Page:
More LSU-Alabama Comments & Reaction to CFP Week 3

In College Football, General LSU, Rankings Commentary, Rivalry on November 12, 2014 at 7:16 PM

I didn’t get a blog off at the end of last week, but I think I’ll have no problem getting off another before Saturday. If for some reason I don’t, here is the link to the Arkansas series blog.

Like LSU-Alabama in recent years, it has been a consistently close game, but the differences are (1) this has been a trend over a longer time period of time and (2) Arkansas can be a lot worse and still make it close. Alabama, by contrast, hasn’t been a lot worse than LSU since 2003, and for the 15 years before that results in the series were not consistently close.

I plan to talk more about this year’s installment of the Arkansas game (and about LSU’s player development and so forth) for the next blog.

In a play that briefly seemed as if it would decide the game, Alabama's T. J. Yeldon fumbles, while Kendell Beckwith (#52) prepares to recover the ball.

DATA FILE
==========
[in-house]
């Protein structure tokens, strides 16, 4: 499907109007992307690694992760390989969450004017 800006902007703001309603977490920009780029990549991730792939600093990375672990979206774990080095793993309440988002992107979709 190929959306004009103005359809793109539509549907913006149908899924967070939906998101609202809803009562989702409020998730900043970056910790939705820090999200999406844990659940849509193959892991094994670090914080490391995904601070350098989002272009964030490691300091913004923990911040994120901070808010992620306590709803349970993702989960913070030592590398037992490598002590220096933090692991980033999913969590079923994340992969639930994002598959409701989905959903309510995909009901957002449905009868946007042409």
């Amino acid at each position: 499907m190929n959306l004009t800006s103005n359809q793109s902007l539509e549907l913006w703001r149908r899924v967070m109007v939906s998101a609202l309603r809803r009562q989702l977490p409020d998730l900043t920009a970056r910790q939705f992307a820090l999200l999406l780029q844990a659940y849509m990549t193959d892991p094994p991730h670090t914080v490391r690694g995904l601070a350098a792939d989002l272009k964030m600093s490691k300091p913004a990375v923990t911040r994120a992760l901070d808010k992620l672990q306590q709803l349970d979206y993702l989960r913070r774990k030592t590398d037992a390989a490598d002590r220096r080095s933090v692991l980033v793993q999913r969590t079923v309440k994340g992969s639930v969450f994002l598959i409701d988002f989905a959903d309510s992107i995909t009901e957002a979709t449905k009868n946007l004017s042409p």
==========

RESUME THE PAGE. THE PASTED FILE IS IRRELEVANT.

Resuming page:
In a play that briefly seemed as if it would decide the game, Alabama’s T. J. Yeldon fumbles, while Kendell Beckwith (#52) prepares to recover the ball.

I’m not quite done talking about the Alabama game though. Les Miles wasn’t either. Typically his Monday press conferences are about half the length this one was, and they focus on the next game rather than the preceding game. (He was back to normal… a Les version of normal anyway… when he fielded the after-practice questions today.)

If I understood the comment in the Monday press conference correctly, he said he submitted about 25 calls that he wanted some clarification on. He indicated he did have a satisfactory conversation with the director of officials, but I’ll just hold by breath for SEC officials to be paragons of consistency.